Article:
A GROUP of opposition and independent MPs organised a sit-in on Sunday to protest against what they called the "continued Israeli and American aggression against the Lebanese and Palestinian people." They also called upon the Egyptian government to exert pressure on Israel to release a number of Palestinian MPs and cabinet ministers detained one month ago.
The 25 or so leftist and Muslim Brotherhood MPs suggested this could come through moving to freeze the membership of Israel in the International Union of Parliaments and the Euro-Mediterranean Parliament. Also, recalling the Egyptian ambassador to Tel Aviv. The protesters also wanted the government to freeze the Qualified Industrial Zones (QIZ) agreement with Israel.
Speaking to reporters during the 15 minute sit-in, the disgruntled MPs strongly criticised Egypt's official position towards Israel's aggression against Lebanon, hailing the resistance of the Lebanese Hizbullah militia and its leader Hassan Nasrallah. They warned that the US was moving by leaps and bounds to impose its hegemony on Lebanon, Sudan, Syria, Somalia and Iraq.
Appeal for pardon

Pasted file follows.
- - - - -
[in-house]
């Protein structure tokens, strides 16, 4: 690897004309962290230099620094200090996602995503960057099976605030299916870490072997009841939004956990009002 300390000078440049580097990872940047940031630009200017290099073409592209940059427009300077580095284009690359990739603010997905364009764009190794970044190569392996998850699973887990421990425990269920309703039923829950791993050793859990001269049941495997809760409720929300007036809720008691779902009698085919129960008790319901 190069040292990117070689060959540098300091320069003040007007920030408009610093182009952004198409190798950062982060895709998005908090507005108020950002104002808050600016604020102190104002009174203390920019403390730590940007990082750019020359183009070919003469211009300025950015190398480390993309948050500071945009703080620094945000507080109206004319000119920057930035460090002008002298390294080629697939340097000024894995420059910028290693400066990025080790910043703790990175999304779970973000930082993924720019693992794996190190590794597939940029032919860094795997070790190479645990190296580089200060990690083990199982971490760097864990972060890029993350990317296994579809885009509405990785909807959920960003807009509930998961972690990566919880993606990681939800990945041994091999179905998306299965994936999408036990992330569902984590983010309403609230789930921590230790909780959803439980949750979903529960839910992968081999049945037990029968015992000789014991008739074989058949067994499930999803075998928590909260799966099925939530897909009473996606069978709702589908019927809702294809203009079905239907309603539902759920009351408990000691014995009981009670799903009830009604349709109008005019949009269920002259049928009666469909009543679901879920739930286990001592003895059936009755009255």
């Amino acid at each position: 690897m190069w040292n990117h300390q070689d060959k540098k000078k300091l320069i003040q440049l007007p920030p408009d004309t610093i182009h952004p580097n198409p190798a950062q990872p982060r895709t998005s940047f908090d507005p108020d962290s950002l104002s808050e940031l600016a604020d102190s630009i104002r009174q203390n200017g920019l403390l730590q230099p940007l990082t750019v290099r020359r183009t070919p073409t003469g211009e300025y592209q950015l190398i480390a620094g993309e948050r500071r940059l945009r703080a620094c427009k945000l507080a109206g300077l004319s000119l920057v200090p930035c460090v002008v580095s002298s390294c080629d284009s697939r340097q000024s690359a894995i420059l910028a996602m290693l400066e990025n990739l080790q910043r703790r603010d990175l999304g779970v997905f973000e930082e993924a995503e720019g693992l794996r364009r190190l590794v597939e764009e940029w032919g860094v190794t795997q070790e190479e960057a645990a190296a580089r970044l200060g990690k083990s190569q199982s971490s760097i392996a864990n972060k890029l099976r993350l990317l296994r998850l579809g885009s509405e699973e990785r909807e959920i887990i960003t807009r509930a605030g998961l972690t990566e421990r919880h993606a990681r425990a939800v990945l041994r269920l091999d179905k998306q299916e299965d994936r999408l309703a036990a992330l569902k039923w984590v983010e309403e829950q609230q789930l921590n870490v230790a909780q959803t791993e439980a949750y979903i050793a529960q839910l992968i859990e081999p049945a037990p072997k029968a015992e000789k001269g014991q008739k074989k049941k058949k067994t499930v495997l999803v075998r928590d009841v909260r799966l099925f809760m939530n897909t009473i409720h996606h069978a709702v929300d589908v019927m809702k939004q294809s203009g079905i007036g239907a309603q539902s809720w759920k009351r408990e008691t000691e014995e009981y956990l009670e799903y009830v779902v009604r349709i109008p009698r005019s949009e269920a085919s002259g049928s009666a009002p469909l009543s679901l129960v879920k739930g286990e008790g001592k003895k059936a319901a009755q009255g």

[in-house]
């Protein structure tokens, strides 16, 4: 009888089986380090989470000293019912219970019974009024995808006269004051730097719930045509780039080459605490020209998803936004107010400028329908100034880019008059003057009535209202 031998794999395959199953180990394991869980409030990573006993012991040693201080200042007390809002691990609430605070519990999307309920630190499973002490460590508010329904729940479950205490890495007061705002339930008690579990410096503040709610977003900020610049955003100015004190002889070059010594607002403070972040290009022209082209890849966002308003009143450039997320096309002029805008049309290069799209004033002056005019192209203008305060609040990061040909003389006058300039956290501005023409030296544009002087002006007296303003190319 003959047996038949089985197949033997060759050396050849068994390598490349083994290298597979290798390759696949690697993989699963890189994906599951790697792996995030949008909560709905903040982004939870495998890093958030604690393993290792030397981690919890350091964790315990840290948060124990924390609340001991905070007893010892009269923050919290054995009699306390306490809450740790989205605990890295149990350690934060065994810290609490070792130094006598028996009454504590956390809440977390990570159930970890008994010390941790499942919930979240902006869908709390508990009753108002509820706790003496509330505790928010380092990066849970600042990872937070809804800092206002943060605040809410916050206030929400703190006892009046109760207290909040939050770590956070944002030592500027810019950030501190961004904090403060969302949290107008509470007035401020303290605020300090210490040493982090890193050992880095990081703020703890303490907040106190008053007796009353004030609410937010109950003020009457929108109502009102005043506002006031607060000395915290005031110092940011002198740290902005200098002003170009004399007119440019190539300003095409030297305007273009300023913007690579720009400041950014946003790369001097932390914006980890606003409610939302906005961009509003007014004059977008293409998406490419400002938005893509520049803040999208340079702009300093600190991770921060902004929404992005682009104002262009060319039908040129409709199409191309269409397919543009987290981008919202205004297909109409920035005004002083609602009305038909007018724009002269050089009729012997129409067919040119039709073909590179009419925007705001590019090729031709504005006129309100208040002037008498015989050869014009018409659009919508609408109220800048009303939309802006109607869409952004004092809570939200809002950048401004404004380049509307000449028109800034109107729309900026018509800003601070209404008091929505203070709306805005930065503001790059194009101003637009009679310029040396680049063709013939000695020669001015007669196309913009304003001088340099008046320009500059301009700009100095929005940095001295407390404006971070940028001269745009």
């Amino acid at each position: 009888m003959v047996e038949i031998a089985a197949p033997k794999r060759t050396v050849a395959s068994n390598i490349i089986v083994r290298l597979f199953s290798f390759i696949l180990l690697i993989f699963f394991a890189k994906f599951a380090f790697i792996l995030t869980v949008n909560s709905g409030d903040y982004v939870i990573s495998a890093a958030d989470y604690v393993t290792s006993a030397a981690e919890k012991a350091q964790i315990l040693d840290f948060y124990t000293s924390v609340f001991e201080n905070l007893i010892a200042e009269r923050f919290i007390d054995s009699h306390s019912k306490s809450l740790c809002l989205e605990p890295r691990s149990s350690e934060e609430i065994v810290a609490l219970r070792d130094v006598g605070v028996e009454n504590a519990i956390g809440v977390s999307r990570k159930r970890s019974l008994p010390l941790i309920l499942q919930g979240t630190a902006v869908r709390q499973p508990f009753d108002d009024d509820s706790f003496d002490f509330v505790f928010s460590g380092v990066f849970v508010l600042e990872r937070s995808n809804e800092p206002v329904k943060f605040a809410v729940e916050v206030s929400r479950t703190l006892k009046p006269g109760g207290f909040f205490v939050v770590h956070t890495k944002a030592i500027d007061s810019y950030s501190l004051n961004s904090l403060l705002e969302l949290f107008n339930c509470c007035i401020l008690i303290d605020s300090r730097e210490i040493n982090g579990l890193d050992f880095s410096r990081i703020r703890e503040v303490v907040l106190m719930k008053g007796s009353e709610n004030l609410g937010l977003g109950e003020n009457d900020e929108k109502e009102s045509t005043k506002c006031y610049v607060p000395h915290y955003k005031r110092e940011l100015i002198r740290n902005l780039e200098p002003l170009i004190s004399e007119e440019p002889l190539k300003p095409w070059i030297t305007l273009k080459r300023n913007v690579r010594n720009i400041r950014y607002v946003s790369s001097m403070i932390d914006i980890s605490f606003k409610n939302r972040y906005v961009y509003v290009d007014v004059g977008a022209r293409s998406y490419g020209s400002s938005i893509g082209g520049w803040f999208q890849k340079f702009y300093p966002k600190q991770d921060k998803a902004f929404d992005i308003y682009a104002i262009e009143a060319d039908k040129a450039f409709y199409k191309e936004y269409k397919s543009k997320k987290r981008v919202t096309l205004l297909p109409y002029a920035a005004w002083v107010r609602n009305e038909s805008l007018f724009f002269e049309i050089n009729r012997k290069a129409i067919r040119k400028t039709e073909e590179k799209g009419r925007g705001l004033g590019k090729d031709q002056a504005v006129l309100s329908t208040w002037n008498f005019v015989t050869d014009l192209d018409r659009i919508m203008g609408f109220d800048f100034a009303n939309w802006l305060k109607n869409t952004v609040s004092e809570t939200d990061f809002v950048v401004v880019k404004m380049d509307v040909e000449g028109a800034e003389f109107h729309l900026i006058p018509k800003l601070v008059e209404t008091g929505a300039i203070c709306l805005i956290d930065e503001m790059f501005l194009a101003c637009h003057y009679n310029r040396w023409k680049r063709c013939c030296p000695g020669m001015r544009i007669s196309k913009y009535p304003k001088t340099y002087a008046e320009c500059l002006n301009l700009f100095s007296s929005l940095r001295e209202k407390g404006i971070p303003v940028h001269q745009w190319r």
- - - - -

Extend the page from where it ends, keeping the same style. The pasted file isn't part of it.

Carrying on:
THE FAMILY of Ayman Nour, the jailed leader of the Ghad Party, called upon political activists to lobby for his release through a presidential pardon, reports Mona El-Nahhas. The appeal came in a statement released on the anniversary of last year's presidential elections, in which Nour came second to president Mubarak in the first multi-candidate presidential elections.
After losing all his appeals, a presidential pardon is the only way Nour can terminate his jail sentence. He was sentenced to five years in jail last December on charges of forging signatures to found his liberal opposition Ghad Party. The charges were described by Nour as being "fabricated" and aimed at curbing his political future.
Several months ago, around 110 MPs appealed to President Mubarak to pardon Nour, but there was no response. "We appealed through all legal channels, but to no avail," said Nour's wife, Gamila Ismail. Nour had previously stated that he would never ask the pardon of those who wronged him, but in light of his poor health it appears he has changed his mind.
Nour's health has been deteriorating in jail due to a coronary condition, diabetes and high blood pressure complications. He was also subject to unjust and harsh treatment, which led him to go on hunger strike more than once in objection, the statement said. It continued that Nour was banned from writing and prevented from receiving treatment and having an urgent artery operation.
Last May, the Cassation Court rejected Nour's appeal for a retrial. The court verdict dealt a crushing blow to any immediate political aspirations Nour may have. In order for Nour to resume his political career and clear his name, he needs to file a rehabilitation lawsuit six years after his release. What is certain is that Nour would be banned from running in the presidential elections of 2011.